This week has brought several important changes to the way that Microsoft does business, and one or both of these changes will likely directly affect you and virtually every other Microsoft customer. First, Microsoft's dreaded Licensing 6.0 scheme has gone into effect, dramatically altering the way medium and large businesses purchase software from the company. Second, Microsoft said this week that it will begin implementing several components of its proposed antitrust settlement with the US government, despite the fact that the federal judge overseeing the case hasn't approved the settlement yet. Let's look at these two developments.
After two delays because of customer complaints, Microsoft has finally unleashed Licensing 6.0, its new "simplified" licensing program. Unfortunately, in this case, simplified means more expensive for many of the software giant's customers. To paraphrase Microsoft's description of Licensing 6.0, the company's volume licensing is now essentially a 2- or 3-year software subscription term, during which time you receive "free" product upgrades. Simple, right?
Despite Microsoft's claims to the contrary, I think the company designed Licensing 6.0 with two key goals in mind, neither of which is about making anything easier on its customers. First, Microsoft wants customers to upgrade to new Windows and Office versions when the versions are released, not when corporations want to upgrade. And second, Microsoft wants to move to a steadier, more regular revenue stream, which this subscription software model will provide.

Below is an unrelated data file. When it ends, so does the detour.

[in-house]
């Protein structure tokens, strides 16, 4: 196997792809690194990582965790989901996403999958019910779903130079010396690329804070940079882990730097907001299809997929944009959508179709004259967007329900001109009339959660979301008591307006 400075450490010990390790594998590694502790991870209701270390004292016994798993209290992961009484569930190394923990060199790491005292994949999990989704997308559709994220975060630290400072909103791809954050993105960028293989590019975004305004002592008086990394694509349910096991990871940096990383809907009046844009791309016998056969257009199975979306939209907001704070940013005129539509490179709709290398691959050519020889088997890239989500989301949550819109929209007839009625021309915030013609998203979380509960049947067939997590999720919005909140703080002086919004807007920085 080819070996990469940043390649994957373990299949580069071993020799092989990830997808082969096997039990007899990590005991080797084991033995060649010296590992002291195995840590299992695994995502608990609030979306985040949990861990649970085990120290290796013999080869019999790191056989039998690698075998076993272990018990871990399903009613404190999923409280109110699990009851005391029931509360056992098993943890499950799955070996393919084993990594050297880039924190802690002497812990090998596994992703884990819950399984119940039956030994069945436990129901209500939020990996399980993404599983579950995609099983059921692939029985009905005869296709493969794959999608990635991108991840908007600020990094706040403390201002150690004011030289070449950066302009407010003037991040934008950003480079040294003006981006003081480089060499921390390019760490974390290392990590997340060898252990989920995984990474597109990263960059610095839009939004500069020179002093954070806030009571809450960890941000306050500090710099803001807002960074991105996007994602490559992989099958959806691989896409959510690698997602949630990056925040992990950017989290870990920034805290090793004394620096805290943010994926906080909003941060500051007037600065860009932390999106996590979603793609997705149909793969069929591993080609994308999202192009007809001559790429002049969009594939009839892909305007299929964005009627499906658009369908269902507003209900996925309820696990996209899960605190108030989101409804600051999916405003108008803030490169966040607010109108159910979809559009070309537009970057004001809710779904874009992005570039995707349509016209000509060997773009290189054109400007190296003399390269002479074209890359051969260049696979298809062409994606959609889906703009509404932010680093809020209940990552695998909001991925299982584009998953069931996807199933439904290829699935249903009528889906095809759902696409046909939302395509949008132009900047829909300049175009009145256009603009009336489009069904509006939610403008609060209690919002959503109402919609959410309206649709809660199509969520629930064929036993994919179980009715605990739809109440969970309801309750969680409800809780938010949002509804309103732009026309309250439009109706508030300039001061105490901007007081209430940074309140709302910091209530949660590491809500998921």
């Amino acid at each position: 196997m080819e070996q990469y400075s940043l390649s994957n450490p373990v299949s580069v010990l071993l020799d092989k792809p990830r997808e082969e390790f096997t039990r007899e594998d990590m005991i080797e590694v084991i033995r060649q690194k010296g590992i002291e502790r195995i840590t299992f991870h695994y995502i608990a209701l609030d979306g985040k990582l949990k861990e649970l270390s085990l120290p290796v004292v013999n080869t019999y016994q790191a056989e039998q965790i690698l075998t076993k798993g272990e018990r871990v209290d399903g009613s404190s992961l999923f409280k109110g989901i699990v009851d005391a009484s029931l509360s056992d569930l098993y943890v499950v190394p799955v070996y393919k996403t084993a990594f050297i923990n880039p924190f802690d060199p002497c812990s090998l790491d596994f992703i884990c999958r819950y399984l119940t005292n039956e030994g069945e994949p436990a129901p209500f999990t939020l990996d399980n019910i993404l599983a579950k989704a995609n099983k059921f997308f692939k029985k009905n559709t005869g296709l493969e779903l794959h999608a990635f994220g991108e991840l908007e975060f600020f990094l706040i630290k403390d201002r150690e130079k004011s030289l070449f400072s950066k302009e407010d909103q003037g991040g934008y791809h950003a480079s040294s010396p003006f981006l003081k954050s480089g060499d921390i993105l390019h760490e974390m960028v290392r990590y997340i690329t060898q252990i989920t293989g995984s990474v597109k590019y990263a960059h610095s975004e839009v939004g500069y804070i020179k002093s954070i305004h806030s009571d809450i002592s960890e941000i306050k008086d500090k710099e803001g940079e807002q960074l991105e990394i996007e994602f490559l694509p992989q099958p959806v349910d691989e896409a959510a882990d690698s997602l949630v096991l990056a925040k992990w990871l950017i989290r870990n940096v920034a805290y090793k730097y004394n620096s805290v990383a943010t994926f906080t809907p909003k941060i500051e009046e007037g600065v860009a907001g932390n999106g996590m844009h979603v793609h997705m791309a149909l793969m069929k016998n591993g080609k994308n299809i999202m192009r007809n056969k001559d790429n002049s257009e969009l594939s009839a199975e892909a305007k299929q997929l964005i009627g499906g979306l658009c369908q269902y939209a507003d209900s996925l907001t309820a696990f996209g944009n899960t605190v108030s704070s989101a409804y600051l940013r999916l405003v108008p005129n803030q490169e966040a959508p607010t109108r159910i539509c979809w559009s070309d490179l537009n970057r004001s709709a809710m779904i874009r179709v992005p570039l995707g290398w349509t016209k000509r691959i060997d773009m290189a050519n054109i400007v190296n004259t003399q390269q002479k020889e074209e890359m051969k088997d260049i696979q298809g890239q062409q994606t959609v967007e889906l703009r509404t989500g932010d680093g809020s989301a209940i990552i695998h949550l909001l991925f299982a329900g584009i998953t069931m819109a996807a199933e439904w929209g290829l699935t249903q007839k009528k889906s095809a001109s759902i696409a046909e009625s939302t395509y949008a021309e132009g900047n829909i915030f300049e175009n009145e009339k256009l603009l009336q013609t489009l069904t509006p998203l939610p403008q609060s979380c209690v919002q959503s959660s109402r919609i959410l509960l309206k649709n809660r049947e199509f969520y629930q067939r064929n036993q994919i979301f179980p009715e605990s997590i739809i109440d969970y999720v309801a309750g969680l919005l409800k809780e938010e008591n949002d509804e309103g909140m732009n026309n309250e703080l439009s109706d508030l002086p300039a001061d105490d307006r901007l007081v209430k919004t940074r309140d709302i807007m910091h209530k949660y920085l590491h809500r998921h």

Moving customers to new products in a timely fashion helps make Microsoft's new products more enticing because the company can issue press releases describing how well its products are selling, as it did recently when Windows XP hit the 46-million licenses mark. (One has to wonder how many of those licenses were bought because companies were trying to get in under the Licensing 6.0 deadline.) In the future, each Windows and Office release will have positive sales stories, thanks to Licensing 6.0.
Subscription software has long been a Microsoft dream. And thanks to a recent agreement with the Securities and Exchange Commission (SEC), Microsoft can no longer artificially smooth its books, making growth look more linear than it is. If Licensing 6.0 is successful, this linear growth will now be real, rather than manufactured.
Customers have responded to Licensing 6.0 in various ways, with some expressing resignation over what was likely an inevitable change in Microsoft's business strategy. But for the first time, Microsoft's licensing is causing some customers to look at solutions—particularly open-source solutions such as Linux and OpenOffice.org—outside of Redmond. Even companies such as Novell, with its aging NetWare line, and Corel, with its nose-diving WordPerfect products, could make something of a comeback, thanks to Licensing 6.0.